Aussie home owners risk penalties over Airbnb use

Local councils cite safety concerns in seeking fines, even ban as rental service booms

Airbnb is booming in Australia but some home owners trying to make extra cash have been threatened with harsh penalties after the local authorities expressed concerns about safety and disruptions to local residents.

The popular Internet-based home rental site opened an office in Australia only a year ago, but there are now about 50,000 listings across the country, including an estimated 15,000 in Sydney - a figure that has doubled in 12 months and continues to soar.

But the rules surrounding the service in Australia vary across the country and the sudden advent of the short-stay rentals has been greeted by a mixed response in local communities.

Local councils in some areas have welcomed the influx of tourists, but others have taken tough action.

In the state of Tasmania, a 76-year-old pensioner who put up an apartment on Airbnb for A$90 (S$90) a night was reportedly warned earlier this year to stop or face fines of A$84,000 for failing to comply with local building and planning laws. Such cases have occurred across the country, though hosts have tended to stop or entered negotiations with councils before fines were imposed.

In Perth, two councils - the Shire of Peppermint Grove and the City of Bayswater - are considering banning Airbnb rentals.

The chief executive of Peppermint Grove shire, Mr John Merrick, said rentals via Airbnb were banned under the council's laws. He told The West Australian newspaper this week the council was examining closing Airbnb down but was awaiting legal advice.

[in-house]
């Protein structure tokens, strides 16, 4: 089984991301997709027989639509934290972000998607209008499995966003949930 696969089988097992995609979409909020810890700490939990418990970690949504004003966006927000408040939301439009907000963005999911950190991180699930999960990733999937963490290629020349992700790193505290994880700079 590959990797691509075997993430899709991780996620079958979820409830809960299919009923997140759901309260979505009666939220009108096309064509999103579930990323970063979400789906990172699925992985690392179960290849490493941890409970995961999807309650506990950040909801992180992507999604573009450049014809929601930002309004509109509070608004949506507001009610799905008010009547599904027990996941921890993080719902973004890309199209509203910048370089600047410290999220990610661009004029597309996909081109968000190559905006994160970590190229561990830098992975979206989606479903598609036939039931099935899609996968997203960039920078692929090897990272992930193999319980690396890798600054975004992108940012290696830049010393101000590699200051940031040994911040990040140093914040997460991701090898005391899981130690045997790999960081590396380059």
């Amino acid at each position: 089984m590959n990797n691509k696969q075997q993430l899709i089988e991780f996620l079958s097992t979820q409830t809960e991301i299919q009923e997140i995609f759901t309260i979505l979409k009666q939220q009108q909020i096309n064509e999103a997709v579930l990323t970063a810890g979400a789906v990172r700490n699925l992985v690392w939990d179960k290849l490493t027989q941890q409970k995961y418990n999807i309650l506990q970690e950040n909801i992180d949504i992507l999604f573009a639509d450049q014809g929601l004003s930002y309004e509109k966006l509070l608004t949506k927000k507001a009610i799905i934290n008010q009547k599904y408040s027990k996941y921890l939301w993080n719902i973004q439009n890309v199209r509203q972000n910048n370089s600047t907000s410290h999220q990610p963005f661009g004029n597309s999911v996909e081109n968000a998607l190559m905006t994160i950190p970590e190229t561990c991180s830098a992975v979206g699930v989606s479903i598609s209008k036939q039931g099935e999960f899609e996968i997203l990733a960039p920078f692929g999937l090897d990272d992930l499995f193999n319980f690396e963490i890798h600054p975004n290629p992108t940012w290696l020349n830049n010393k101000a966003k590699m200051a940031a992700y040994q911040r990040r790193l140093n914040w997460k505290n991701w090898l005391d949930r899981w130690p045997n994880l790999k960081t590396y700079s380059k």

In Sydney, the city council has reportedly threatened some Airbnb hosts with A$750 fines or ordered individuals to undertake costly renovations to comply with zoning laws governing short-term rentals.

A spokesman for the City of Sydney told The Straits Times the laws governing short-term rentals were outdated and needed updating.

The spokesman said rules should be developed for Airbnb-type rentals, such as limits on how many days the property can be rented out and the maximum number of guests. "The desire of property owners to offer short-term rentals, using online services such as Airbnb, needs to be balanced against the reasonable expectations of neighbourhood amenity and visitor safety," the spokesman said.

In Australia, local councils oversee short-term accommodation rentals such as bed and breakfasts. Such rentals are subject to strict regulations and include rules such as separate floors and lifts for tourist accommodation in residential buildings.

Airbnb's Australian general manager Sam McDonagh said Airbnb tried to encourage hosts to comply with council regulations. "But one of the things we consistently hear from councils themselves is that the rules are often hard to interpret and outdated," he told Fairfax Media.

In New South Wales, the dispute between Airbnb and local councils has led to a state parliamentary inquiry, which is examining whether new laws are required.

The inquiry, which finished taking public submissions last month, could result in new local taxes for hosts or limits on the number of days people can rent out homes.

The Accommodation Association of Australia said Airbnb hosts should be forced to comply with safety and building rules which apply to other properties used for accommodation.

"Airbnb takes the position that it is the hosts' responsibility to comply with regulations, but they can't just wash their hands" of the matter, a spokesman for the association, Mr Richard Munro, told The Straits Times.

A version of this article appeared in the print edition of The Straits Times on December 19, 2015, with the headline 'Aussie home owners risk penalties over Airbnb use'. Print Edition | Subscribe